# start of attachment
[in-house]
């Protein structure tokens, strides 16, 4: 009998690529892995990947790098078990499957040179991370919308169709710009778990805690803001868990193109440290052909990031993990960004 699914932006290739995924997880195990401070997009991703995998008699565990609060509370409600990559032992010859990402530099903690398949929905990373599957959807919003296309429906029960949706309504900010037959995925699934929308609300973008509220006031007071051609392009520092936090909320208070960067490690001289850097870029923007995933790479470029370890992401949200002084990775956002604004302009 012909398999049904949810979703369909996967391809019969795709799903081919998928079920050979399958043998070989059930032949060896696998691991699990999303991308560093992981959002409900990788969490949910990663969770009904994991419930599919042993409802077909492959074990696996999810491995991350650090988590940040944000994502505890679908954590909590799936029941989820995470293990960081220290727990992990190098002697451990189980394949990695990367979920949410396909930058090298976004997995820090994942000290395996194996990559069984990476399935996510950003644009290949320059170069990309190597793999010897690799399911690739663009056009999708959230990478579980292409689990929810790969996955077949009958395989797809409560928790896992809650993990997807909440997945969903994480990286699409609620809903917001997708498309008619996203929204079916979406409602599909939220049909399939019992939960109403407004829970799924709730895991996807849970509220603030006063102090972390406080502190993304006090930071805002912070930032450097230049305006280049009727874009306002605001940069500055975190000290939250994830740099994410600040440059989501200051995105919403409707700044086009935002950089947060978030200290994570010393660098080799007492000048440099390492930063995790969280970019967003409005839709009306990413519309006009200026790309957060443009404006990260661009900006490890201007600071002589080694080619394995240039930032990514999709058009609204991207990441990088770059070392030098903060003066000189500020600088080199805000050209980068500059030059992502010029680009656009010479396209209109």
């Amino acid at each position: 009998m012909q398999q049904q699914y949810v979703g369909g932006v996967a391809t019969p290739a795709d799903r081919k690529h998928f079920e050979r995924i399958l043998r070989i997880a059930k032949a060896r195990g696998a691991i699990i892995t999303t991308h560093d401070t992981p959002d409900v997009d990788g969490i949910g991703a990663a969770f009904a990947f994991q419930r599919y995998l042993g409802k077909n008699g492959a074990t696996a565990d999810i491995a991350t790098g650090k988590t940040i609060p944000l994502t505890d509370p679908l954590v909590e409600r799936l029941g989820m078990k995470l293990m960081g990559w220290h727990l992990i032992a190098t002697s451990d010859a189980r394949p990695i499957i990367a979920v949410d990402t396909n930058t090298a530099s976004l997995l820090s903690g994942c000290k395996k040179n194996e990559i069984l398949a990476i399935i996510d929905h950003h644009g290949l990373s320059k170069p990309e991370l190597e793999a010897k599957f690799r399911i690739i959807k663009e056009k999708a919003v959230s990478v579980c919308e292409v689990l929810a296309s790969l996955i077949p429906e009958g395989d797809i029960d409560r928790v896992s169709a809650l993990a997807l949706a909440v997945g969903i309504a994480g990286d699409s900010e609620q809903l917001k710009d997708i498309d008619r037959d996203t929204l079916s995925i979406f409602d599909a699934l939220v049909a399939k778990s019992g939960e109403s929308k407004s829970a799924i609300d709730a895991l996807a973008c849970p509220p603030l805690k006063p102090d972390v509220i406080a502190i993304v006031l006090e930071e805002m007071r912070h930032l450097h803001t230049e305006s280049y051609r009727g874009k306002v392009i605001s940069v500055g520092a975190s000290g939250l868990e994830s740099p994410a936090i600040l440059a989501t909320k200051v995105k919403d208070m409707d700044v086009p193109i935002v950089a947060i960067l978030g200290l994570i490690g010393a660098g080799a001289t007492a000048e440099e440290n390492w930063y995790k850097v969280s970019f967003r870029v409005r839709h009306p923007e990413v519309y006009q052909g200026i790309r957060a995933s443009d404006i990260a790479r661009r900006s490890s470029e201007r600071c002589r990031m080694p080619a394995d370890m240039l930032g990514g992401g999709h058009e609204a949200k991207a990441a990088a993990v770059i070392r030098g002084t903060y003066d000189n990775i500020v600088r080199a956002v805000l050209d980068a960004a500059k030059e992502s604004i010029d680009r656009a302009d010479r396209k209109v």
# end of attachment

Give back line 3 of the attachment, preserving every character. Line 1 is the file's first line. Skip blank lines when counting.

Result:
């Amino acid at each position: 009998m012909q398999q049904q699914y949810v979703g369909g932006v996967a391809t019969p290739a795709d799903r081919k690529h998928f079920e050979r995924i399958l043998r070989i997880a059930k032949a060896r195990g696998a691991i699990i892995t999303t991308h560093d401070t992981p959002d409900v997009d990788g969490i949910g991703a990663a969770f009904a990947f994991q419930r599919y995998l042993g409802k077909n008699g492959a074990t696996a565990d999810i491995a991350t790098g650090k988590t940040i609060p944000l994502t505890d509370p679908l954590v909590e409600r799936l029941g989820m078990k995470l293990m960081g990559w220290h727990l992990i032992a190098t002697s451990d010859a189980r394949p990695i499957i990367a979920v949410d990402t396909n930058t090298a530099s976004l997995l820090s903690g994942c000290k395996k040179n194996e990559i069984l398949a990476i399935i996510d929905h950003h644009g290949l990373s320059k170069p990309e991370l190597e793999a010897k599957f690799r399911i690739i959807k663009e056009k999708a919003v959230s990478v579980c919308e292409v689990l929810a296309s790969l996955i077949p429906e009958g395989d797809i029960d409560r928790v896992s169709a809650l993990a997807l949706a909440v997945g969903i309504a994480g990286d699409s900010e609620q809903l917001k710009d997708i498309d008619r037959d996203t929204l079916s995925i979406f409602d599909a699934l939220v049909a399939k778990s019992g939960e109403s929308k407004s829970a799924i609300d709730a895991l996807a973008c849970p509220p603030l805690k006063p102090d972390v509220i406080a502190i993304v006031l006090e930071e805002m007071r912070h930032l450097h803001t230049e305006s280049y051609r009727g874009k306002v392009i605001s940069v500055g520092a975190s000290g939250l868990e994830s740099p994410a936090i600040l440059a989501t909320k200051v995105k919403d208070m409707d700044v086009p193109i935002v950089a947060i960067l978030g200290l994570i490690g010393a660098g080799a001289t007492a000048e440099e440290n390492w930063y995790k850097v969280s970019f967003r870029v409005r839709h009306p923007e990413v519309y006009q052909g200026i790309r957060a995933s443009d404006i990260a790479r661009r900006s490890s470029e201007r600071c002589r990031m080694p080619a394995d370890m240039l930032g990514g992401g999709h058009e609204a949200k991207a990441a990088a993990v770059i070392r030098g002084t903060y003066d000189n990775i500020v600088r080199a956002v805000l050209d980068a960004a500059k030059e992502s604004i010029d680009r656009a302009d010479r396209k209109v």